Of course, no epic adventure is complete without some kind of drama. I doubt few people have been surrounded by policemen armed with rifles, spiked batons and floodlights in the middle of the night for wild camping. And later having to walk an hour back to the city with the police car just behind you. I also had the privilege to be pointed at with a pistol two seconds after I got into a car. Before I entered, the driver asked why I was hitchhiking in such a dangerous place (I was in the mountains in the south of Colombia, which was the stronghold of a Colombian terrorist group). I replied that I had faith in Colombian people and that I was not scared! After he pulled the pistol on me, he asked if I was scared. Hell yeah I was scared. Thankfully it turned out to be just a joke, though I was not too sure if it was appropriate…

Of course the drama does not end there. I still vividly remembered the fateful day when I was robbed at knifepoint, and the other day when I was almost robbed by a man wielding broken glass. I also remembered the day a drunken passenger tried to kiss me and then punched me because I was pushing him away. While some of these incidents would feel dangerous and scary, I never felt as if my life was in danger. Rather, I always believed that somehow I would be able to untangle myself from such drama, with a little common sense and street smarts of course.

A group of Kurdish friends dancing the traditional Kurdish dance atop a hill overlooking a dammed river near Diyarbakir, Turkey.

While drama does sound exciting on paper, it is definitely something I do not look forward to. Rather what keep me motivated are the beautiful things that people would do for another person. I cannot count the number of times I was invited to have a local meal, or invited to stay over at someone’s home. I also had the privilege to go on road trips with the people I met along the way. The local people know their country best. Many of the most memorable places I had been to were recommended by the locals. These places were definitely not grandeur or over-the-top beautiful. However, they were overflowing with a local flavor and were unique in that way. Sharing a beautiful place with hundreds of other tourists is great, but sharing it with hundreds of other locals is better.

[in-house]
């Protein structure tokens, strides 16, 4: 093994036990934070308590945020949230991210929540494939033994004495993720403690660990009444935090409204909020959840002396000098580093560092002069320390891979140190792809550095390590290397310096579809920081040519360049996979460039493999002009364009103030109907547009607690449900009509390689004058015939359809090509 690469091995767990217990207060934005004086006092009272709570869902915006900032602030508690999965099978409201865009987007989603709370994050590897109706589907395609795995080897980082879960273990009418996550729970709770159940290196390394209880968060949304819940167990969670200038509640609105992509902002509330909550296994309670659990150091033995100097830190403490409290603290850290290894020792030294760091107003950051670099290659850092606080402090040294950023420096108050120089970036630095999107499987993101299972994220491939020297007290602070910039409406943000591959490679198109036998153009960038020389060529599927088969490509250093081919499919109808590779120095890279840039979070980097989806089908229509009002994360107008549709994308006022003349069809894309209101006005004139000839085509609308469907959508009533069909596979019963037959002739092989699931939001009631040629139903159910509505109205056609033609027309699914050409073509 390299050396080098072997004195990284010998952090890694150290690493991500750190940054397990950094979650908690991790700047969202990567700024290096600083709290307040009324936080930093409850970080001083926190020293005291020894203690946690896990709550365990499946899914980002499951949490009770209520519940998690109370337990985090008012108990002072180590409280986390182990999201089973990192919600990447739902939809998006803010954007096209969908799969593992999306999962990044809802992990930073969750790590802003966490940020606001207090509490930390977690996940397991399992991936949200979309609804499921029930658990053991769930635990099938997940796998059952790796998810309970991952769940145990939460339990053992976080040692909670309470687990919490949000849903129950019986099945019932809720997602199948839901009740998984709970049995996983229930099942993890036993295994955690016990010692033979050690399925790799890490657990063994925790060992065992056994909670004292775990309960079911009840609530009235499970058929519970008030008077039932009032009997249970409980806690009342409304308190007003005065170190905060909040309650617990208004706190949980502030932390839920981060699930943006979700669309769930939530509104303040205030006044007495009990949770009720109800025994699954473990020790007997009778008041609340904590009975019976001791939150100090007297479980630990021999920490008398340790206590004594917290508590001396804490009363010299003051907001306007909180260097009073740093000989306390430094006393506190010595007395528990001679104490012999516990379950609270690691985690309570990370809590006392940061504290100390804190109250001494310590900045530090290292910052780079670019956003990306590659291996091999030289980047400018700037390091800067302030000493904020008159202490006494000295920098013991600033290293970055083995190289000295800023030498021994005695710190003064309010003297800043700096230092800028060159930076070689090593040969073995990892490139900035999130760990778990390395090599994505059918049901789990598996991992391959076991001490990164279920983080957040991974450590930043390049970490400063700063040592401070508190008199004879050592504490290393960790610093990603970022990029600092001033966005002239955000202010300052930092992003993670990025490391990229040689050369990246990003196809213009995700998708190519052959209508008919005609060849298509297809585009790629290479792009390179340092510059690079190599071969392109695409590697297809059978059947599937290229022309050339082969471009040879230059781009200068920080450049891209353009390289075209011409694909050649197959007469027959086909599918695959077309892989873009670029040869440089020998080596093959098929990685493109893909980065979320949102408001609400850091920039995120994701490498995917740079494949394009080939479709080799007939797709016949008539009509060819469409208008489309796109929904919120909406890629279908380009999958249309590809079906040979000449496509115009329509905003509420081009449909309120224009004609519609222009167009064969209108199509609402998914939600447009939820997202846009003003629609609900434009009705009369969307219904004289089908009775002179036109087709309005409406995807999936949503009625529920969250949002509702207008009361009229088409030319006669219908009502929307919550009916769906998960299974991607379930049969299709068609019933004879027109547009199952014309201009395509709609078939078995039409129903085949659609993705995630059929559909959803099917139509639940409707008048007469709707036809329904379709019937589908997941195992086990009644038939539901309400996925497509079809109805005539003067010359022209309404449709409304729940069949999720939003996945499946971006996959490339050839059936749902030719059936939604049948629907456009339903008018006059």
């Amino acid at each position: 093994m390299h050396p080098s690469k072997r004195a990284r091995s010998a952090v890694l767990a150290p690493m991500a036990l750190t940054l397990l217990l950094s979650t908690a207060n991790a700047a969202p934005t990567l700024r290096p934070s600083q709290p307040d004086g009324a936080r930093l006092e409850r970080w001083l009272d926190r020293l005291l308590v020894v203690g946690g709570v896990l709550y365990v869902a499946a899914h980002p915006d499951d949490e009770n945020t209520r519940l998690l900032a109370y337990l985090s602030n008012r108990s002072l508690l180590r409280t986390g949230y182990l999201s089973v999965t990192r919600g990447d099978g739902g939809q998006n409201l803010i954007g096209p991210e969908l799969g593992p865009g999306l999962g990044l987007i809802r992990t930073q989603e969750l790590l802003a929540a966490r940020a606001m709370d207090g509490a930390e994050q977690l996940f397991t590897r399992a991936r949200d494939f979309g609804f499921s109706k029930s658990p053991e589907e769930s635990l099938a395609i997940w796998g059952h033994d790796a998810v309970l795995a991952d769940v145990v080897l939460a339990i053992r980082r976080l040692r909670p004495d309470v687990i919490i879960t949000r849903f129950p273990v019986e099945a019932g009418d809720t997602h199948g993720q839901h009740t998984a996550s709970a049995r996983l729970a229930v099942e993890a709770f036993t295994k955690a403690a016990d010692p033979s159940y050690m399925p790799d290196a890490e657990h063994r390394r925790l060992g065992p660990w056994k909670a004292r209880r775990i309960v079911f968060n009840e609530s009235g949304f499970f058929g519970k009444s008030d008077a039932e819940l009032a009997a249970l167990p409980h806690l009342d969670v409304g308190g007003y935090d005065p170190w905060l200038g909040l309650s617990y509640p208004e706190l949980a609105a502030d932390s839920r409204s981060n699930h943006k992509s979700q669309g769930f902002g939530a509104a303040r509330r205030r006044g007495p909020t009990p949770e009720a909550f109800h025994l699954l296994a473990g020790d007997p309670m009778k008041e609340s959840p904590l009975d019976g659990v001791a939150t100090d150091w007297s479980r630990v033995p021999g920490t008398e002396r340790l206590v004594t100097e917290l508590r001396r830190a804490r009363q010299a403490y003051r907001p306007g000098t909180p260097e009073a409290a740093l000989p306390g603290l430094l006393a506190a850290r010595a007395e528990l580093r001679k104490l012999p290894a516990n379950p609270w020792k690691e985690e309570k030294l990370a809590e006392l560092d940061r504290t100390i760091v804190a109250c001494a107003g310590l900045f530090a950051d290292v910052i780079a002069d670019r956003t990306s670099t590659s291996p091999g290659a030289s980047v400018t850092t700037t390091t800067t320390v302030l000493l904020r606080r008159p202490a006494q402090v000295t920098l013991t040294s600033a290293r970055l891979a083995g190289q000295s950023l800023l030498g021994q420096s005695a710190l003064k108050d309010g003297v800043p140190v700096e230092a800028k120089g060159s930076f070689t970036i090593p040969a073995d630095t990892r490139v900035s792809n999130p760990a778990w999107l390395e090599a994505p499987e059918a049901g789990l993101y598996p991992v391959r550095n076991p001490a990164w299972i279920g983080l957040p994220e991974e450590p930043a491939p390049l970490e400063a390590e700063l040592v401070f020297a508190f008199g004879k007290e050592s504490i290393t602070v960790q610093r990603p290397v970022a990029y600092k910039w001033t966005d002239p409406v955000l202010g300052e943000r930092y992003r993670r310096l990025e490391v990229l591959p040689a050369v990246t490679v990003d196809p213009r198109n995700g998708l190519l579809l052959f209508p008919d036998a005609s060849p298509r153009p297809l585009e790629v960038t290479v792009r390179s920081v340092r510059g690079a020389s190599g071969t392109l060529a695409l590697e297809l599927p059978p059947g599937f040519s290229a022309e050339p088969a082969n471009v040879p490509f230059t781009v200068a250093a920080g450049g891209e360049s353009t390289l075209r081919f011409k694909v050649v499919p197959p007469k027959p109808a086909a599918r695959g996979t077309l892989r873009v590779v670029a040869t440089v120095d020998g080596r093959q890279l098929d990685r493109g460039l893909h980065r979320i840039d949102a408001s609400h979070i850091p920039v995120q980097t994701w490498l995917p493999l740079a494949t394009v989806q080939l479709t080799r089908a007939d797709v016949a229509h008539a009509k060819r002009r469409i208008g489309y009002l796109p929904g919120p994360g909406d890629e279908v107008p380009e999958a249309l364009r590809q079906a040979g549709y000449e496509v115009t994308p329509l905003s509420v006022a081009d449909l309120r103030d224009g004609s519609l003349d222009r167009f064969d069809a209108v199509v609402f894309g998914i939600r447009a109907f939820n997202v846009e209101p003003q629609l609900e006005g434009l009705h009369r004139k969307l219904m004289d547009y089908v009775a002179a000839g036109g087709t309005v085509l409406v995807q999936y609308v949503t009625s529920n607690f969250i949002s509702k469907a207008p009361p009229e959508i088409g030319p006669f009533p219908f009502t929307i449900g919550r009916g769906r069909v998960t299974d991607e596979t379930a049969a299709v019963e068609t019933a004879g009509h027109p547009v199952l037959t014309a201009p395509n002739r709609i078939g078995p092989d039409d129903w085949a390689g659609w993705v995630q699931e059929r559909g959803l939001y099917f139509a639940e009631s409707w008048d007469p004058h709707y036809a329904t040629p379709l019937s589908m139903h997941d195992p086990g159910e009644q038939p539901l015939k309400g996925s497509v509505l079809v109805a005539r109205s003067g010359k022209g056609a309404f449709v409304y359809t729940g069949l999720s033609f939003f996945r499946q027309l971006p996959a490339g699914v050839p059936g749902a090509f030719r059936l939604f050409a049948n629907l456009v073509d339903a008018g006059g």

Definitely, long voyages like these are not as rosy as the travel industry makes it out to be. I have had my fair share of frustration, agony and disappointment throughout this journey. People usually ignore the fact that for every hour spent in someone’s car, there is an hour spent in the hot sun or downpour waiting for that car to stop. Also, long distance hitchhiking does not happen just like that. It involves days where I had to camp beside sewage containers, muddy forests or right in the middle of a pack of crazy dogs. Hitchhiking also involves hours of walking with a heavy backpack. No hitchhiker magically appears on a road – he has to physically get there. It is a tough hobby to maintain, though it is also an interesting way to see how far human resilience can go. I was amazed at how much patience and determination I never knew I had.

Travel is a journey. It is a journey of understanding my beliefs, my true personality and myself better. It gives me the chance to cut out the social forces that influence my behavior, so that I can behave in a way that truly defines me. In this 1 year and 7 months adventure around the world, I never felt freer, happier and stronger. This round-the-world journey was not just a trip to take pictures or to add countries to my bucket list. It was a lesson about self-awareness and about pushing boundaries. With this epic adventure now behind me, I never felt clearer about myself.

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3 thoughts to “On a 70,000km road adventure across the world”

  1. ¡Congrats Jeremy! It was incredible to meet you in the middle of the mountain with my friends. Yours stories are amazing! ¿Now what?¿What are you gonna do next?

    1. Hello Fausto!

      Thanks for the encouragement. I will be starting on another travel soon, but this time it would not be as long as the previous one. I guess the travelling never stops!


  2. Hey Jeremy! It was great meeting you! I hope you will get to see the human spirit here in India and also would get to discover more of yourself. Enjoyed the conversation we had, shared little I know about our country, have a great trip ahead. Cheers!!
    Praveen, Bangalore, India